National Depression Screening Day: State mental health cuts

National Depression Screening Day: State mental health cuts

It is no secret that funding for mental health services in the United States has been decreasing for years. Psychiatric hospitals have been closed and those in need of mental health services must find help in “the community.” For those with severe mental health problems “the community” often means jail, prison or living on the streets.

Florida Today, a Broward County newspaper, reported in an editorial that the following are proposed or already in effect:

 

  • Funding for adults with mental illness cut by 60 percent
  • Releasing patients from Florida state psychiatric hospitals with no planned housing arrangements
  • Eliminating all after-crisis care, including medications, for patients hospitalized under the Baker Act (also known as the Florida mental health act)

The Treatment Advocacy Center listed Florida 49th out of 50 states in mental health funding. Nicole Fisher writes in the Forbes article “Mental Health Loses Funding As Government Continues Shutdown” that societal stigma and lack of access to behavioral and mental health services prevents people from receiving care. She states that nationwide budget cuts contribute to the lack of access to mental health resources.

The National Alliance on Mental Illness (NAMI) reports that emergency rooms, homeless shelters and jails are housing people with mental illness who have not received the help they need. From 2009 to 2011, combined state mental health budget cuts added up to $4 billion, the biggest decrease in mental health funding since the 1970s.

The Substance Abuse and Mental Health Services Administration (SAMHSA) cut $168 million of its spending in 2013 that included an $83.1 million reduction in grants for substance abuse treatment programs.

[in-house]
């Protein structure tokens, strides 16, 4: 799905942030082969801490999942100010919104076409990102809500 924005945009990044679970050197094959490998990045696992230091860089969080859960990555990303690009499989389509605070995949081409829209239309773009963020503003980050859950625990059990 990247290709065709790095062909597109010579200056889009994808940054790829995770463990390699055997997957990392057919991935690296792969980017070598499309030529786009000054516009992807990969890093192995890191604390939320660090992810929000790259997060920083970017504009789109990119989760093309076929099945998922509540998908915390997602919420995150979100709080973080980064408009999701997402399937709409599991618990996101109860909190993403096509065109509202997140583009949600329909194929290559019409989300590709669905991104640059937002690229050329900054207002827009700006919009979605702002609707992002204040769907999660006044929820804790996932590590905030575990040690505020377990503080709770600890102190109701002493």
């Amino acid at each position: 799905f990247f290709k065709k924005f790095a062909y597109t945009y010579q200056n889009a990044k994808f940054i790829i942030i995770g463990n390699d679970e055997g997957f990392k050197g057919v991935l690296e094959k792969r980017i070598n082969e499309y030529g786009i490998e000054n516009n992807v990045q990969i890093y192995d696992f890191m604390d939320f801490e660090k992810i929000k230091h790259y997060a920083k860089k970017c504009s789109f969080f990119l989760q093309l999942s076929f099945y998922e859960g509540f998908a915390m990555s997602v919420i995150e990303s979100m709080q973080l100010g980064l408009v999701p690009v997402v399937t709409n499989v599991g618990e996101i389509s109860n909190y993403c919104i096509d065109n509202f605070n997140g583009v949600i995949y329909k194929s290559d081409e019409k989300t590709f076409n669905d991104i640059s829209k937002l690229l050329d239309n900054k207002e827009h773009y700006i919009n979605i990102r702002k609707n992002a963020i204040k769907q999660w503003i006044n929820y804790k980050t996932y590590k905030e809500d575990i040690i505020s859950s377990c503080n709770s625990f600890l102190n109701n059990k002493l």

Debbie Plotnick, senior director of state policy of Mental Health America (MHA) said that the most important thing that happened in 2014 was that 27 states plus D.C. expanded Medicaid eligibility. Subsequently, low income single people became eligible, which allowed the enrollment of 7.5 million people into Medicaid, which provides access to mental health services.

According to the Huffington Post, some states have made very large cuts in mental health services. California’s budget in 2012 was $2.8 billion, down an astonishing $760 million from the budget for 2009. In South Carolina from 2009 to 2012 finding was cut by 39 percent, Alabama made a 36 percent cut and funds in Alaska and Illinois were cut by 30 percent according to NAMI.

According to the Huffington Post, Tom Dart, a sheriff in Cook County, Illinois, said in May, 2011that he was contemplating filing a lawsuit against the state because so many mentally ill people were ending up in jail rather than receiving needed treatment. Dart said, “When these institutions close, the seriously ill patients end up on the street with no support systems to keep them stable or medicated.”

Those diagnosed with a mental health condition can find and receive the help they need. Treatment centers offer therapy and other modalities of treatment to alleviate symptoms of depression, anxiety and other mental health ailments. For more information about mental health services, please call the Florida Depression Helpline at any time.

 

 

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